Opinion among the French magistrature is divided following the presidential pardon Francois Hollande has granted Jacqueline Sauvage.
Her case is a cause celebre in France, as many say she should never have been imprisoned at all for the murder of her husband who subjected her and her children to almost 50 years of violent abuse. The pardon raises a legal and constitutional precedent that is dangerous, some claim.
“In this affair there have been several legal rulings yet finally the signal sent by Hollande is: ‘Come and knock on the President’s door. He will be able to undo anything the justice has done. I’m not sure it’s good to give such a signal,” said the President of the Magistrate’s Union Virginie Duval.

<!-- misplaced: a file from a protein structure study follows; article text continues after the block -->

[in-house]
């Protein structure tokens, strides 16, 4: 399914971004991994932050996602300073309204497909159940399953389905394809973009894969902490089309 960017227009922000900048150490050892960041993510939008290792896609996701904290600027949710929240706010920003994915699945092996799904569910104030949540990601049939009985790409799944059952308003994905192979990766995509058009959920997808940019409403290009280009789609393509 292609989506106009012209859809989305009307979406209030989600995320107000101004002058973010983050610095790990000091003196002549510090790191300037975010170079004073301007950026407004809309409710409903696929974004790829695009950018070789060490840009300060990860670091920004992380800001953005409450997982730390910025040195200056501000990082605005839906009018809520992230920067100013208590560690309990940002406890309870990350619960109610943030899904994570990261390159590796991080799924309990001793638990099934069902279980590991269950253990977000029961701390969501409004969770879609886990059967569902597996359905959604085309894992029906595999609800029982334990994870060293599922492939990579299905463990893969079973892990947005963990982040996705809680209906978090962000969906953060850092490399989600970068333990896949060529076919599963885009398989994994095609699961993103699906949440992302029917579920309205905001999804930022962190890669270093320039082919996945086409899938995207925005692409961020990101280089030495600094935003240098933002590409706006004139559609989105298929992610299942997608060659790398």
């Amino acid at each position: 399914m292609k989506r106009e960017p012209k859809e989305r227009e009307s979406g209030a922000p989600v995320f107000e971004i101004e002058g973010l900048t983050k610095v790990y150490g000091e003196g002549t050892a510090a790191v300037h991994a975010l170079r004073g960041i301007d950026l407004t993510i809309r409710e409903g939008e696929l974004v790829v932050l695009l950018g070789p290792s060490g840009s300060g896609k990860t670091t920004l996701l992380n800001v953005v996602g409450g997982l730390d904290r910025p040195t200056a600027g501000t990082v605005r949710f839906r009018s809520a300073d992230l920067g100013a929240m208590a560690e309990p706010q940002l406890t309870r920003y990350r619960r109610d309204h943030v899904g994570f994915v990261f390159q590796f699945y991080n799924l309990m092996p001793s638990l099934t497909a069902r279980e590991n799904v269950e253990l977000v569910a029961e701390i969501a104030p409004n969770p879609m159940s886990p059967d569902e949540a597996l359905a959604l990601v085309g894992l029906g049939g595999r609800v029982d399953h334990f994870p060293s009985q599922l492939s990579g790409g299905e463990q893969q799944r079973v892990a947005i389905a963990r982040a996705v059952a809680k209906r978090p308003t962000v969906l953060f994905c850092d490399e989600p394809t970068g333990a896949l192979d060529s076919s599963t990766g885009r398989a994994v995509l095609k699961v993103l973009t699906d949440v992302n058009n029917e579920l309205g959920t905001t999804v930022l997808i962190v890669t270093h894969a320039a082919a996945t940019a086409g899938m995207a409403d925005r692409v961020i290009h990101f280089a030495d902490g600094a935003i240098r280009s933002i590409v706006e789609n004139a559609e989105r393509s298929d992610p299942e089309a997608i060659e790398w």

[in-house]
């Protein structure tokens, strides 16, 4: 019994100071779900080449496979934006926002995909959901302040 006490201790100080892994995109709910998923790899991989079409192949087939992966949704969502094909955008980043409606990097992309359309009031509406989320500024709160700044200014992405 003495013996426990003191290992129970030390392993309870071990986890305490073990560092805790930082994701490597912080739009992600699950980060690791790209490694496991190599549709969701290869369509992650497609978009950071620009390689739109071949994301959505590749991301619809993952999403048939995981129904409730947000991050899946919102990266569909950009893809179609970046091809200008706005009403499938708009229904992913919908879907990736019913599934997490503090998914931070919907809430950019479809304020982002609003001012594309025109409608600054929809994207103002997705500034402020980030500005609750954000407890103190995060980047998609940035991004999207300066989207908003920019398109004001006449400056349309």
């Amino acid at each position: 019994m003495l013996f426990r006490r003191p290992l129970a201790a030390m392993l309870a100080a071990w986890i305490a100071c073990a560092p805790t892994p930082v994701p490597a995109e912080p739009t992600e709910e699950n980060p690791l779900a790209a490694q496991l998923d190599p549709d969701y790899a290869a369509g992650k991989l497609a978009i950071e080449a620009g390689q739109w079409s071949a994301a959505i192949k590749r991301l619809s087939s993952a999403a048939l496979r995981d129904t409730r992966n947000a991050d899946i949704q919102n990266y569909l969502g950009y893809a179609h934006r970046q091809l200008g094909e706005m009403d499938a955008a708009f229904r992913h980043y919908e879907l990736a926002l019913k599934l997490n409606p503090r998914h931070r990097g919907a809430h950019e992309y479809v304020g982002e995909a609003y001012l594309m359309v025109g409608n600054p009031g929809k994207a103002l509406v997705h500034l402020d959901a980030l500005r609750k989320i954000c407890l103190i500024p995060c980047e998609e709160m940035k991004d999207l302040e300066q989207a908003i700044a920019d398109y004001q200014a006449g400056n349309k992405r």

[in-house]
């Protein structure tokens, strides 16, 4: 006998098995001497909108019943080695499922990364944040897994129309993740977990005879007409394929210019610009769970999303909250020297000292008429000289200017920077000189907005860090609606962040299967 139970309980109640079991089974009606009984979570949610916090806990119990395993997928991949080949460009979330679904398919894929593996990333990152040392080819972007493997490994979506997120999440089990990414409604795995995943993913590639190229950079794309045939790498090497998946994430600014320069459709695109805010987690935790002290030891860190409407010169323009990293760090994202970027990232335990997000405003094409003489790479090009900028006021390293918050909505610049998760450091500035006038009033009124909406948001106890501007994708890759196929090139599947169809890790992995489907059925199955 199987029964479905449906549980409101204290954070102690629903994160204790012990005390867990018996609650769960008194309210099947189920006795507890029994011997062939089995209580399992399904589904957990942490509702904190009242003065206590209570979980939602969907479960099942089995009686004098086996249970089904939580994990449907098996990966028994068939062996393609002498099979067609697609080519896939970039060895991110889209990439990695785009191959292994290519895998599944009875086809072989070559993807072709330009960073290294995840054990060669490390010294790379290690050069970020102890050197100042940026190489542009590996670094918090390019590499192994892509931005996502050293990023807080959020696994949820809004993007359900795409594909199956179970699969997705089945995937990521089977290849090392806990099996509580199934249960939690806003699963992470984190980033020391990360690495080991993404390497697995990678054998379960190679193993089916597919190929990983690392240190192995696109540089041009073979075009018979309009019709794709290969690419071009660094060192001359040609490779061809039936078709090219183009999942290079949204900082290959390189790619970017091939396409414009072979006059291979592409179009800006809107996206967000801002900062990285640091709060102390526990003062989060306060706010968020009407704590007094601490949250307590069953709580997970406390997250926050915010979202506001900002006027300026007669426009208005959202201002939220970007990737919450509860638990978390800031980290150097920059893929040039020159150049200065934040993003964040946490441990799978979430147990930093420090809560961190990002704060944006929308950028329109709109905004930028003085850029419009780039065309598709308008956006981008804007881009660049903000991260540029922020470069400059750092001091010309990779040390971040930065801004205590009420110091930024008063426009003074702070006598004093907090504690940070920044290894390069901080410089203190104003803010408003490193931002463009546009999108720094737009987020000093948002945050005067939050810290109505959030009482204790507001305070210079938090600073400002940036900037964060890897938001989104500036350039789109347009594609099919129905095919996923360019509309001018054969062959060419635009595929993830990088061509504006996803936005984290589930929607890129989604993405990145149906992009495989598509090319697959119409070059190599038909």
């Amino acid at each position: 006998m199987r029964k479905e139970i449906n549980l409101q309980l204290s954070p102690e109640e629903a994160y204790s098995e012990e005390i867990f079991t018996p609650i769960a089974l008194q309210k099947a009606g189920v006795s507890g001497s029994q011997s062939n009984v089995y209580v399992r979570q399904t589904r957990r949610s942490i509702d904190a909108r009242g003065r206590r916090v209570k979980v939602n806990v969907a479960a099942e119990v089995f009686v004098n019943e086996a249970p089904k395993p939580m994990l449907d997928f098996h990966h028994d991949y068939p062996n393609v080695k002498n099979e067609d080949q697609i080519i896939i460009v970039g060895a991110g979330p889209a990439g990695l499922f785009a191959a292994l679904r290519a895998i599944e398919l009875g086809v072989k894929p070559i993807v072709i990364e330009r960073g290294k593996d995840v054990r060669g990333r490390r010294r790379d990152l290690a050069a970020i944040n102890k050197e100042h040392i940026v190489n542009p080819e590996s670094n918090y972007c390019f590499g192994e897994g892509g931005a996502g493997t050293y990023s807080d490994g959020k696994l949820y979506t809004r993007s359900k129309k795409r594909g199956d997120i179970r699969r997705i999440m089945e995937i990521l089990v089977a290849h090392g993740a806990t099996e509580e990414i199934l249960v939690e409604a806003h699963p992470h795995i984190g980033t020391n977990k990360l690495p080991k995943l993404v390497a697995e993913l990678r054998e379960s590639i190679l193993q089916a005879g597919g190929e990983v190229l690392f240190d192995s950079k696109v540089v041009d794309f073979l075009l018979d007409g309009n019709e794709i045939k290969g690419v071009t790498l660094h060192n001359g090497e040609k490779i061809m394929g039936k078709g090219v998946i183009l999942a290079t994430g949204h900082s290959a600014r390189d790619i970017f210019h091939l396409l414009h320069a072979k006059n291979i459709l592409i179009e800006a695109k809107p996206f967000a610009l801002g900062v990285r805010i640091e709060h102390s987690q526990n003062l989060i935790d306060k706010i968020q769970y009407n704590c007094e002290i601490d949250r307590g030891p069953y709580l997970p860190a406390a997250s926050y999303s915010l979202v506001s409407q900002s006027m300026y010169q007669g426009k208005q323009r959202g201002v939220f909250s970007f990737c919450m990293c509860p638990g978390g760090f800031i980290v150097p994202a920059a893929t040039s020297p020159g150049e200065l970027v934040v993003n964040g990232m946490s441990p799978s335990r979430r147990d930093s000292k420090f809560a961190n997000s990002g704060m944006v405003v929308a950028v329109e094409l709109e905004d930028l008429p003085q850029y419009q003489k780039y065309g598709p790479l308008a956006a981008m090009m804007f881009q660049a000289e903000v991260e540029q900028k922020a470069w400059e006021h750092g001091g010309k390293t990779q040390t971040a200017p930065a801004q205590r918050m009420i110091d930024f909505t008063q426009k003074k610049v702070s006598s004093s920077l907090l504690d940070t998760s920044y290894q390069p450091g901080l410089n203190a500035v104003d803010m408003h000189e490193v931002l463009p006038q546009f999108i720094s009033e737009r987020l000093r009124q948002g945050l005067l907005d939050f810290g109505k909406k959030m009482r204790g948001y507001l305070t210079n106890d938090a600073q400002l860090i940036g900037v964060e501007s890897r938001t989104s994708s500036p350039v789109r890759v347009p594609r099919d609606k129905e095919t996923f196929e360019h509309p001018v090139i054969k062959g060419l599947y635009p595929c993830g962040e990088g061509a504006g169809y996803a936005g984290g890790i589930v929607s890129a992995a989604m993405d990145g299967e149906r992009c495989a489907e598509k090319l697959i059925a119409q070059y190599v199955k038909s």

Prosecutors are disturbed by the fact she showed no remorse for shooting her tormentor in the back and insist it was premeditated and not an uncontrollable response to immediate danger. One of the couple’s children had killed himself the day before.
For her defenders the pardon was long overdue.
“I’m very moved. It’s a huge victory. It’s a very strong message sent by the President to the whole of the French society,” said Sauvage’s lawyer Nathalie Tomasini.
Added controversy comes from the fact that Hollande is no fan of the pardon himself and at one time said he wanted to abolish it. In the Sauvage case he has clearly been swayed by public and bipartisan political opinion, all but four-square behind her.